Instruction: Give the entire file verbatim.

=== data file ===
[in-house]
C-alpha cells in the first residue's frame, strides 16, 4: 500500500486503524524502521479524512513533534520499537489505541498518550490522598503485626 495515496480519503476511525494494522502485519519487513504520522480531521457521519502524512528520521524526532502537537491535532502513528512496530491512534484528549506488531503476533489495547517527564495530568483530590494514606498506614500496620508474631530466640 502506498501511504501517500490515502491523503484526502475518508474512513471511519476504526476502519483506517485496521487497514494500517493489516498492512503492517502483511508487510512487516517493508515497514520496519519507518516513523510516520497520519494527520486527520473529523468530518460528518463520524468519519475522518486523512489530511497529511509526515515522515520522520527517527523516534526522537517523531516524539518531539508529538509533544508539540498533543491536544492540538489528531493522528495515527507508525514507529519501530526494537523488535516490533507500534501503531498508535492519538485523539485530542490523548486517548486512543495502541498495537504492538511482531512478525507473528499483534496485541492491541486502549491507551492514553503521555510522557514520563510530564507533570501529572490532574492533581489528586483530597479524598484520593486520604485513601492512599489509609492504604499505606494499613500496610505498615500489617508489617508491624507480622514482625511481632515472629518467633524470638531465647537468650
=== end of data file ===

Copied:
[in-house]
C-alpha cells in the first residue's frame, strides 16, 4: 500500500486503524524502521479524512513533534520499537489505541498518550490522598503485626 495515496480519503476511525494494522502485519519487513504520522480531521457521519502524512528520521524526532502537537491535532502513528512496530491512534484528549506488531503476533489495547517527564495530568483530590494514606498506614500496620508474631530466640 502506498501511504501517500490515502491523503484526502475518508474512513471511519476504526476502519483506517485496521487497514494500517493489516498492512503492517502483511508487510512487516517493508515497514520496519519507518516513523510516520497520519494527520486527520473529523468530518460528518463520524468519519475522518486523512489530511497529511509526515515522515520522520527517527523516534526522537517523531516524539518531539508529538509533544508539540498533543491536544492540538489528531493522528495515527507508525514507529519501530526494537523488535516490533507500534501503531498508535492519538485523539485530542490523548486517548486512543495502541498495537504492538511482531512478525507473528499483534496485541492491541486502549491507551492514553503521555510522557514520563510530564507533570501529572490532574492533581489528586483530597479524598484520593486520604485513601492512599489509609492504604499505606494499613500496610505498615500489617508489617508491624507480622514482625511481632515472629518467633524470638531465647537468650